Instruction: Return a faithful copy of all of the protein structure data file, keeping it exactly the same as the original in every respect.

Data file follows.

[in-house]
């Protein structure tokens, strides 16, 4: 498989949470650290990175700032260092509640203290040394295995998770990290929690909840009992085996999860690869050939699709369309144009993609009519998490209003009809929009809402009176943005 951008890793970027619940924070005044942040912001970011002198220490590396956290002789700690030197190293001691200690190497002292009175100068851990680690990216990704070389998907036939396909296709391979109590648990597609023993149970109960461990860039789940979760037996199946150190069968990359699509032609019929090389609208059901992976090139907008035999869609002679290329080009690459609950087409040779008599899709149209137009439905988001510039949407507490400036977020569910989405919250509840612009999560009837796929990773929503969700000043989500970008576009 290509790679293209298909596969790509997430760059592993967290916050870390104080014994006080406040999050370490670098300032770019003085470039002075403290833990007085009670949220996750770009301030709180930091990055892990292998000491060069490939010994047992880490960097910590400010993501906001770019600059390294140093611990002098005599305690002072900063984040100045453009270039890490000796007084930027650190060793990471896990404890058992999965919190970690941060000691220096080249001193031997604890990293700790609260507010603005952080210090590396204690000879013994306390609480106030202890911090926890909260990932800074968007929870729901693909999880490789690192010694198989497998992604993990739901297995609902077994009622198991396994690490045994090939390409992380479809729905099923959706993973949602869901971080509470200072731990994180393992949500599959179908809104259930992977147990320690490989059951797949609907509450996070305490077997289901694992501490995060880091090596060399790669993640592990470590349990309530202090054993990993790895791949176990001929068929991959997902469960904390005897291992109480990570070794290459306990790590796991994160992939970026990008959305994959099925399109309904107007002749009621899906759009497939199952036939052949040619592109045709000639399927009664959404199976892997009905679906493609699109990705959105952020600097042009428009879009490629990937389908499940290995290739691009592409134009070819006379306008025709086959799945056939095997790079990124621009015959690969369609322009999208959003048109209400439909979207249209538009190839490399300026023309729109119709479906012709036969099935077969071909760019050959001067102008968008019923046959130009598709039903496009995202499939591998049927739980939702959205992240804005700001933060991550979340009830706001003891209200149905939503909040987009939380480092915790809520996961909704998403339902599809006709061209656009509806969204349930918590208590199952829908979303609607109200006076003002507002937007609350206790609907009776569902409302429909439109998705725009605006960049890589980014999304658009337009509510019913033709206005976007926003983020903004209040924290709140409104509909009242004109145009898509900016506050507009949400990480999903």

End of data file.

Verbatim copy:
[in-house]
């Protein structure tokens, strides 16, 4: 498989949470650290990175700032260092509640203290040394295995998770990290929690909840009992085996999860690869050939699709369309144009993609009519998490209003009809929009809402009176943005 951008890793970027619940924070005044942040912001970011002198220490590396956290002789700690030197190293001691200690190497002292009175100068851990680690990216990704070389998907036939396909296709391979109590648990597609023993149970109960461990860039789940979760037996199946150190069968990359699509032609019929090389609208059901992976090139907008035999869609002679290329080009690459609950087409040779008599899709149209137009439905988001510039949407507490400036977020569910989405919250509840612009999560009837796929990773929503969700000043989500970008576009 290509790679293209298909596969790509997430760059592993967290916050870390104080014994006080406040999050370490670098300032770019003085470039002075403290833990007085009670949220996750770009301030709180930091990055892990292998000491060069490939010994047992880490960097910590400010993501906001770019600059390294140093611990002098005599305690002072900063984040100045453009270039890490000796007084930027650190060793990471896990404890058992999965919190970690941060000691220096080249001193031997604890990293700790609260507010603005952080210090590396204690000879013994306390609480106030202890911090926890909260990932800074968007929870729901693909999880490789690192010694198989497998992604993990739901297995609902077994009622198991396994690490045994090939390409992380479809729905099923959706993973949602869901971080509470200072731990994180393992949500599959179908809104259930992977147990320690490989059951797949609907509450996070305490077997289901694992501490995060880091090596060399790669993640592990470590349990309530202090054993990993790895791949176990001929068929991959997902469960904390005897291992109480990570070794290459306990790590796991994160992939970026990008959305994959099925399109309904107007002749009621899906759009497939199952036939052949040619592109045709000639399927009664959404199976892997009905679906493609699109990705959105952020600097042009428009879009490629990937389908499940290995290739691009592409134009070819006379306008025709086959799945056939095997790079990124621009015959690969369609322009999208959003048109209400439909979207249209538009190839490399300026023309729109119709479906012709036969099935077969071909760019050959001067102008968008019923046959130009598709039903496009995202499939591998049927739980939702959205992240804005700001933060991550979340009830706001003891209200149905939503909040987009939380480092915790809520996961909704998403339902599809006709061209656009509806969204349930918590208590199952829908979303609607109200006076003002507002937007609350206790609907009776569902409302429909439109998705725009605006960049890589980014999304658009337009509510019913033709206005976007926003983020903004209040924290709140409104509909009242004109145009898509900016506050507009949400990480999903």